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Effects of daily and intermittent exposures on heat acclimation of women

Abstract

Twelve women, who differed in physical condition and body size, were heat acclimated utilizing either a daily or intermittent (every 3rd day) exposure pattern in an environmental chamber. The women walked for 100 min at 5.2 km/h up a 2.5% grade on a motor-driven treadmill Climatic chamber conditions were 46.5°C Ta, 24.5°C Twb ± 0.5°C. Although individual acclimation varied, significant reduction in heat strain was observed in all subjects, e.g., the ability to complete the assigned task with increasing ease, a decrease in working heart rate, a decrease in rectal temperature rise, a decrease in mean skin temperature, an increase in sweat rate, an increase in evaporative rate, and a decrease in heat storage. The pattern of heat exposures, daily or every third day, had no discernible effect on the rate of heat acclimation. The highly conditioned subjects showed less physiological strain, particularly during the first few heat exposures, and maintained some relative advantage throughout the series of 10 exposures. Body size, in the range studied, appeared to exert little influence on the amount of thermal strain.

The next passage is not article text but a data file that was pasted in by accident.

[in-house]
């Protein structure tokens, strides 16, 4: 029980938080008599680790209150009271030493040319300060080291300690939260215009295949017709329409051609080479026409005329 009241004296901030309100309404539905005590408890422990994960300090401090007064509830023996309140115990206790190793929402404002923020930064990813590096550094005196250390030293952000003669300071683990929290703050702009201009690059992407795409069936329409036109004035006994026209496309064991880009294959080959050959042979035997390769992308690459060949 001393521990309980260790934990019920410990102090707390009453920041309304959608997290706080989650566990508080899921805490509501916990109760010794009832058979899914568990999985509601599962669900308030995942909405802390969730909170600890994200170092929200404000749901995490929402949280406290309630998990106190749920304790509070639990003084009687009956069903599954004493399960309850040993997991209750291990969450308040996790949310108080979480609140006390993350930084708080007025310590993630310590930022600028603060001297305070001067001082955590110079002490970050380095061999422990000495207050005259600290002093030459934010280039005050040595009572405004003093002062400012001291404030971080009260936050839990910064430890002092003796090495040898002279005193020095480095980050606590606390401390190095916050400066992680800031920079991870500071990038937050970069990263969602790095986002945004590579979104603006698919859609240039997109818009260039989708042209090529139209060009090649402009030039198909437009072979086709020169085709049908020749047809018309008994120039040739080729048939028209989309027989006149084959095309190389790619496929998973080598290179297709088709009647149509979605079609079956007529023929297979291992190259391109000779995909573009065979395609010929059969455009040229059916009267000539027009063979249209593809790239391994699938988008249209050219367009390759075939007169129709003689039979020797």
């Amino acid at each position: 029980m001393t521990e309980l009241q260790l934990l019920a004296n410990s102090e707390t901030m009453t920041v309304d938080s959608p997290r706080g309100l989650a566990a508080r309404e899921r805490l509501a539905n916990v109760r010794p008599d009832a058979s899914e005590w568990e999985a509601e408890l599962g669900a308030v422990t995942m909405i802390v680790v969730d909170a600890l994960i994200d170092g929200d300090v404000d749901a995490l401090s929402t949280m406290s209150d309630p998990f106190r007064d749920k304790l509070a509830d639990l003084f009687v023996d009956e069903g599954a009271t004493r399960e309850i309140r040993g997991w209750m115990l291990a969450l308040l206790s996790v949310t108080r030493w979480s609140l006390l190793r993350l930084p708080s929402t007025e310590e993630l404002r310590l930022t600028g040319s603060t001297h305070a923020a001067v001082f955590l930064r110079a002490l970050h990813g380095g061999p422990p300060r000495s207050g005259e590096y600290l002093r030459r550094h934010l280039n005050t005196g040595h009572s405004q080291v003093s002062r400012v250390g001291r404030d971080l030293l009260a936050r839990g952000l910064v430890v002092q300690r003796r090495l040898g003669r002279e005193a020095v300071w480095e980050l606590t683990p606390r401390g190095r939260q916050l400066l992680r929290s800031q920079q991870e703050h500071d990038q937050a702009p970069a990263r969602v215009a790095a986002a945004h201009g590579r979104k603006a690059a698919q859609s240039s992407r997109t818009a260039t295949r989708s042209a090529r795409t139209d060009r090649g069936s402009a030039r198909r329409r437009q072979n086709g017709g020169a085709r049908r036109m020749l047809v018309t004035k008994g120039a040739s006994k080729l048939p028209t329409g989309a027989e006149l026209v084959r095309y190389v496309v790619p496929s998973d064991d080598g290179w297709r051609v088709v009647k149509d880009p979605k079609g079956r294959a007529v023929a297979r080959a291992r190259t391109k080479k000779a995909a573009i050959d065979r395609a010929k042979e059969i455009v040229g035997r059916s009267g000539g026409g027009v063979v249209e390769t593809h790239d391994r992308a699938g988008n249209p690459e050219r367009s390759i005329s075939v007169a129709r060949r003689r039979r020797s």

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This work was partially supported by Grant AM 08311 from the National Institute of Arthritis, Metabolism, and Digestive Diseases, and by Grant GMO 1748 from the National Institute of General Medical Sciences.

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Fein, J.T., Haymes, E.M. & Buskirk, E.R. Effects of daily and intermittent exposures on heat acclimation of women. Int J Biometeorol 19, 41–52 (1975). https://doi.org/10.1007/BF01459840

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  • DOI: https://doi.org/10.1007/BF01459840

Keywords

  • Skin Temperature
  • Heat Storage
  • Thermal Strain
  • Heat Exposure
  • Sweat Rate